The QI office conducted organization-wide rounds to collect and share feedback from the units. This included best practice examples, as well as areas for improvement or opportunities for further investigation. Some gains were realized from going to a fully electronic system, yet there were still gaps in the new model, including:

  • “Data provided on a monthly basis is reported with a 1-2 month delay”
  • “Quality circles take too long and keep us away from patient care”
  • “The video slide lags when running a quality circle”
  • “The slides change too quickly, making it difficult to read the content”

Based on this feedback all slides were set to 15 second pauses, and the QI team decided to conduct an external scan of other hospitals using eBoards.

The learnings from our focus groups and external scans led to the development of a new hybrid model where paper and electronic platforms are merged to maximize benefits. It was clear staff wanted more ownership in the QI efforts which were part of the paper platform, but they also enjoyed the electronic platform’s user friendliness for patients and families. Using Roger Martin’s Integrative Thinking approach, the QI team was able to design a solution without compromise – giving back customization to the units.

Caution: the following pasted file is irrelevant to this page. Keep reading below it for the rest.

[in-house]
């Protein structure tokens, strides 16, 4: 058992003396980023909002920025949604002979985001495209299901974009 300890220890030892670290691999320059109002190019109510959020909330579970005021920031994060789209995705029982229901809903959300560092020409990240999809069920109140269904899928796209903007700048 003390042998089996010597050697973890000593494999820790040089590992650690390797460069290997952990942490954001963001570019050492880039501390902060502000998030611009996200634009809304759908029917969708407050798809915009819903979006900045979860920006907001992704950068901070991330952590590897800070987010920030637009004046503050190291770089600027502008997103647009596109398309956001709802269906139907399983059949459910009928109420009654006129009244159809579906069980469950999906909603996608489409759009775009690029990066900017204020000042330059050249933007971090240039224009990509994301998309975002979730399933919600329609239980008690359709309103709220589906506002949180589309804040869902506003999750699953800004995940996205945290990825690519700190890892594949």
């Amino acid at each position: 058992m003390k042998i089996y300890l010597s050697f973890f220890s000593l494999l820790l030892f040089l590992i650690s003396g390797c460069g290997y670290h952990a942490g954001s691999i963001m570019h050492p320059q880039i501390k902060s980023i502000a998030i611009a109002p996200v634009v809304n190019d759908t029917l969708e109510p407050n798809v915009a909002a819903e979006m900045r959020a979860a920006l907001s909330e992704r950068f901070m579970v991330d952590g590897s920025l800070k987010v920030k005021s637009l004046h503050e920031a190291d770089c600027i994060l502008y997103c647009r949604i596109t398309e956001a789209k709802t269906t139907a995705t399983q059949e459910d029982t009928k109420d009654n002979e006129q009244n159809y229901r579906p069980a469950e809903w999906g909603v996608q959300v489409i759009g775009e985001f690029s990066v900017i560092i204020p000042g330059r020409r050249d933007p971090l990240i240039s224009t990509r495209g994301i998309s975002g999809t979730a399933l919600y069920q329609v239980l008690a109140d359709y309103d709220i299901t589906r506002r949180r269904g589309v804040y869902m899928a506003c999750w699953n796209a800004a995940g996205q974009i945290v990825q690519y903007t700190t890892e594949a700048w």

The hybrid approach included switching from outcome based metrics to process metrics. The units first received a demonstration from the QI team using a physical prototype. The prototype included the option to incorporate a visual management system using Kamishibai cards. Kamishibai cards are a form of storytelling that uses visual cards to perform audits for a particular process. A series of cards are placed near the QI boards and one is randomly selected for an audit to ensure safety and quality checks are performed. This allows staff to visually see what processes or metrics where unsatisfied and provide an opportunity in real time to make a change to the design of a system or process.

Additionally, the prototype allows staff to run a ten minute quality circle, or huddle, daily instead of weekly to discuss or monitor a single safety or quality metric such as the number of falls per day, number of cribs with fresh linens or completed Braden scale for patients at risk for developing pressure injuries. Finally, the prototype also provided space for an optional white board and cork board so teams can document and share action plans which all staff, regardless of their shift, can contribute to.

Once staff were satisfied with their customization selection, the QI team supported units through the transition to the eBoard and continues to support all nineteen eBoards and quality circles on a weekly basis.

Currently, five units have gone live with the hybrid model, with another seven planned over the next two months. Initial feedback has been positive in terms of being able to catch safety concerns earlier and developing mitigating strategies during the quality huddle.


Jennifer Quaglietta is the Director of Patient Experience, Quality Transformation and Patient- and Family- Centred Care at North York General Hospital and Talha Hussain is a Quality Improvement Specialist with North York General Hospital.